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Reuters Health Information (2006-02-24): Elastography noninvasively assesses hepatic fibrosis in HIV/HVC patients


Elastography noninvasively assesses hepatic fibrosis in HIV/HVC patients

Last Updated: 2006-02-24 13:16:48 -0400 (Reuters Health)

NEW YORK (Reuters Health) - Hepatic fibrosis in patients co-infected with HIV and hepatitis C virus (HCV) can be accurately assessed using transient elastography (FibroScan; Echosens, Paris), according to a report in the February 1st Journal of Acquired Immune Deficiency Syndromes.

"FibroScan is, so far, the best noninvasive method for the evaluation of liver fibrosis and cirrhosis and for the evaluation of the severity of cirrhosis," Dr. Victor de Ledinghen from Hopital Haut Leveque, Bordeaux, France told Reuters Health.

The FibroScan system applies a low amplitude, low frequency vibration to the tissue, which propagates an elastic shear wave through the liver. The speed of the propagation, which increases with increasing tissue hardness, is measured with pulsed ultrasound.

Dr. de Ledinghen and colleagues assessed the accuracy of transient elastography for the detection of fibrosis in 72 HIV-infected patients with chronic HCV infection and compared its accuracy with that of other noninvasive methods.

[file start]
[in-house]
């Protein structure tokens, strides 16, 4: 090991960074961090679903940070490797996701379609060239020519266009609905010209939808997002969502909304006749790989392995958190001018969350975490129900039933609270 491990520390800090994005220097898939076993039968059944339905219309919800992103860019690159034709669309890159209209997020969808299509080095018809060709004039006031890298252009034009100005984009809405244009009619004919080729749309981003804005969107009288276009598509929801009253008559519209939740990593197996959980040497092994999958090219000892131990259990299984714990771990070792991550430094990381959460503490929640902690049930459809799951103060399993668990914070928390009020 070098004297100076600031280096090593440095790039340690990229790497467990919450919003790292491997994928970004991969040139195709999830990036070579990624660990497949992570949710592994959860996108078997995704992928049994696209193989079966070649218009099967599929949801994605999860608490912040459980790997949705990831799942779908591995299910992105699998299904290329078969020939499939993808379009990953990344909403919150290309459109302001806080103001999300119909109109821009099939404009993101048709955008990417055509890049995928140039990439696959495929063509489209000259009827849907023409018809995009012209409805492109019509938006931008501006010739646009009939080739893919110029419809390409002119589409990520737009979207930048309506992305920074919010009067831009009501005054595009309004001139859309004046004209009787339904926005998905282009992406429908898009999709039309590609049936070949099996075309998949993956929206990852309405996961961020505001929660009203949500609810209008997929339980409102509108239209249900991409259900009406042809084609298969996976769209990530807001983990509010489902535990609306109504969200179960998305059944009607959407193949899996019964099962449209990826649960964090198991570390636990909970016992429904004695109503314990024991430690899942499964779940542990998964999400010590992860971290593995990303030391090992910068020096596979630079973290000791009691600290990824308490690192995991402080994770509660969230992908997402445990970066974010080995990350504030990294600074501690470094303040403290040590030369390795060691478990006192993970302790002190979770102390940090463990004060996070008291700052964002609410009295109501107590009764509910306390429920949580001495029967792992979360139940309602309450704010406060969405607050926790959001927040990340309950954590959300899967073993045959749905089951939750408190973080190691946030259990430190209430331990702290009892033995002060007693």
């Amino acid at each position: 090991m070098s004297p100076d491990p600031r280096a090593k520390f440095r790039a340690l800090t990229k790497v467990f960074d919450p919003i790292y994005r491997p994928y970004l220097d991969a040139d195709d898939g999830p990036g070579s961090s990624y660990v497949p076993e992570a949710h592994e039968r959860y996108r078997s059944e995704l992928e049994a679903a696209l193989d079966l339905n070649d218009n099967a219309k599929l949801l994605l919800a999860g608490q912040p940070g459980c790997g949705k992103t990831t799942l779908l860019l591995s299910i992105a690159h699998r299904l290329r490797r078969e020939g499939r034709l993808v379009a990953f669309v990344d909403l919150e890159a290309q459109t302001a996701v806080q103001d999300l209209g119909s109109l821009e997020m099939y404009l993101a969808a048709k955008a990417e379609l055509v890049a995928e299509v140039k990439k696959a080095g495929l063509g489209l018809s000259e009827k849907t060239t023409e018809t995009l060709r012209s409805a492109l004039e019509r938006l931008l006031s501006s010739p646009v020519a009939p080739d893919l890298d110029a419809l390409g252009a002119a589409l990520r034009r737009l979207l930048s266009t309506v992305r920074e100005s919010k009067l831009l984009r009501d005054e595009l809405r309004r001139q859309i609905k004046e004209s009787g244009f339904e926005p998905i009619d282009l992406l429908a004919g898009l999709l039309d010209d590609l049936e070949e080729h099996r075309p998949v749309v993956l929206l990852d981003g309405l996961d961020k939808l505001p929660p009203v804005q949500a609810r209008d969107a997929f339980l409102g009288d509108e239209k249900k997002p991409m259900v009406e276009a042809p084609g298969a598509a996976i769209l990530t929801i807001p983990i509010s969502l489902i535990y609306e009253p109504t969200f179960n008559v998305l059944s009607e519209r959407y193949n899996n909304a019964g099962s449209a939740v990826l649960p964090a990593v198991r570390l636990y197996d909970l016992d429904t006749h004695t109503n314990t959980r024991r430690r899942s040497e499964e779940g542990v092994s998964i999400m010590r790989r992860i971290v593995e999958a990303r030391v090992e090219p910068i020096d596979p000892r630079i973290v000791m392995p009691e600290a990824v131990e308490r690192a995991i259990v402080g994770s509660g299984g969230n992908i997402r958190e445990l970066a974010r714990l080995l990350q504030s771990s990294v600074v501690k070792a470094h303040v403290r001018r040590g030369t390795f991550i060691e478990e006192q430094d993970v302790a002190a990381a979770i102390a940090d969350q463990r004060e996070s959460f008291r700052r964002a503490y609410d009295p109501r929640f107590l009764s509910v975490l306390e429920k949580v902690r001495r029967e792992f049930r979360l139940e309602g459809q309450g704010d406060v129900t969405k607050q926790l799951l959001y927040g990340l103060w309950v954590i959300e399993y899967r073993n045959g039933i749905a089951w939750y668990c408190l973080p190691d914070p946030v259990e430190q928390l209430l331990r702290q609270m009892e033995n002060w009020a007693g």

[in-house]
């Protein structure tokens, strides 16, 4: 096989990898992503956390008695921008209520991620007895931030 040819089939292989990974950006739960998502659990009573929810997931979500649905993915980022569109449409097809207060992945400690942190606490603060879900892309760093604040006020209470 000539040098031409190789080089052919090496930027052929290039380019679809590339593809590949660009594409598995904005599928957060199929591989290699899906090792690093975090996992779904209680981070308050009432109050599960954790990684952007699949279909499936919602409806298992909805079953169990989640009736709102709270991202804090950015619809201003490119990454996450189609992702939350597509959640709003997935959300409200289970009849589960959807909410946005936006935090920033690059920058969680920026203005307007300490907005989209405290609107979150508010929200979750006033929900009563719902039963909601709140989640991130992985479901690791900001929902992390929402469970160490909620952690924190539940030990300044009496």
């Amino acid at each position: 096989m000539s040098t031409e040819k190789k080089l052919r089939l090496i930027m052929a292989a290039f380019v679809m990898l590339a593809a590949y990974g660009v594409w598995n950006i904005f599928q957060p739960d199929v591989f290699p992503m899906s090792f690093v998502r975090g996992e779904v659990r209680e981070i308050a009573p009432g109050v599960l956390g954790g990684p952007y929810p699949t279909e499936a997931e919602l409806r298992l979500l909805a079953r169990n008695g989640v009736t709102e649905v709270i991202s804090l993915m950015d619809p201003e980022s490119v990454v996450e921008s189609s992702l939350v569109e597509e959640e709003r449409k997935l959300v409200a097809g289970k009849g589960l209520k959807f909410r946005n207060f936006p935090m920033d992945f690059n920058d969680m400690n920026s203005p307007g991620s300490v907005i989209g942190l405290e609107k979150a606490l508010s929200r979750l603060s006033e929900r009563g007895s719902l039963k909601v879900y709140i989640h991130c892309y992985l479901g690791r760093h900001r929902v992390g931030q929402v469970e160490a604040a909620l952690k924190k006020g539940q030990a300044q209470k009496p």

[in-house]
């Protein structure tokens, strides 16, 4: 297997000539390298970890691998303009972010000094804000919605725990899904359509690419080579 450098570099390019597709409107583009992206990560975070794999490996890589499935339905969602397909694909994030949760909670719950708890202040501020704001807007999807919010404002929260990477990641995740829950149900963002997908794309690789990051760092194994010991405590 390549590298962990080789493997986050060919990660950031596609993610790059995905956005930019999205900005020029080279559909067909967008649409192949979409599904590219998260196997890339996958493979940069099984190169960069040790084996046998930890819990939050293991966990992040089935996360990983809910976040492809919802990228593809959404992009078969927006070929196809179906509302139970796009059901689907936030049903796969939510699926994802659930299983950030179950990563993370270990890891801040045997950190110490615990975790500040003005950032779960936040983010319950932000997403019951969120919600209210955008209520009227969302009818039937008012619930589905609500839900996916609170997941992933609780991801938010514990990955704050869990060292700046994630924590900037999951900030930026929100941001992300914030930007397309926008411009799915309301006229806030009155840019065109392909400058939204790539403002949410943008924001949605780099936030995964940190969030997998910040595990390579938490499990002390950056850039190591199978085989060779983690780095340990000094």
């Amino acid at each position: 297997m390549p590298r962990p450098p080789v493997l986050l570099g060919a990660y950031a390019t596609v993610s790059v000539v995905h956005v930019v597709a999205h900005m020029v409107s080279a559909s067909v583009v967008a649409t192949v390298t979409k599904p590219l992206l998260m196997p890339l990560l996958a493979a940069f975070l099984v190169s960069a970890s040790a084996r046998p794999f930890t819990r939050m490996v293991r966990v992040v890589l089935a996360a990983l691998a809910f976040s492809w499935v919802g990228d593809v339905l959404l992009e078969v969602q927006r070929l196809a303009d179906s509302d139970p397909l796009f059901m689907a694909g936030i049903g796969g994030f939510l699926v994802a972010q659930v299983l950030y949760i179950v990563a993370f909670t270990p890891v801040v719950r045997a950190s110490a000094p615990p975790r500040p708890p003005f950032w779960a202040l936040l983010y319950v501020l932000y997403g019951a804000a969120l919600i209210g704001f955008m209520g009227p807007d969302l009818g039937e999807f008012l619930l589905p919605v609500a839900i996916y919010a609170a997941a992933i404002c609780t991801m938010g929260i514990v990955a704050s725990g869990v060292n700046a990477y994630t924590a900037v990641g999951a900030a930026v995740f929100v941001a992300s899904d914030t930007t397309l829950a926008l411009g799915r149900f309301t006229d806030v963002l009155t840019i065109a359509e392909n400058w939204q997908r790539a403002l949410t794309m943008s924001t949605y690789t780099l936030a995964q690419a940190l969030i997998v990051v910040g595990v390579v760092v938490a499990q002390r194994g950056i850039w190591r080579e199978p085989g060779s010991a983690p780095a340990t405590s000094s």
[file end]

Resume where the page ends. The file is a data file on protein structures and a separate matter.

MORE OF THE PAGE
Liver stiffness as measured by FibroScan correlated significantly with fibrosis stage determined from liver biopsies, the investigators report.

A liver stiffness of 14.5 kilopascals or higher was 96.4% specific and had an 88.2% positive predictive value for diagnosing cirrhosis, the results indicate. The accuracy of transient elastography for the diagnosis of cirrhosis was significantly higher than that of other noninvasive methods, the researchers note, including platelet count, AST/ALT ratio, APRI index, and FIB-4 score.

"The study highlights the diagnostic utility of liver stiffness measurement for assessing liver fibrosis and detecting cirrhosis in HIV/HCV-coinfected patients," the authors conclude. "These results suggest that liver stiffness measurement could reliably be used for first-line pretherapeutic evaluation of fibrosis in coinfected patients."

"FibroScan should be the first step for the evaluation of fibrosis in HCV/HIV co-infected patients," Dr. de Ledinghen said. "It's only 5 minutes, noninvasive, at bedside, and there is no effect of drugs on the result."

He added, "The evaluation could be performed every year to evaluate fibrosis progression or fibrosis regression" in patients undergoing HCV treatment.

J Acquir Immune Defic Syndr 2006;41:175-179.

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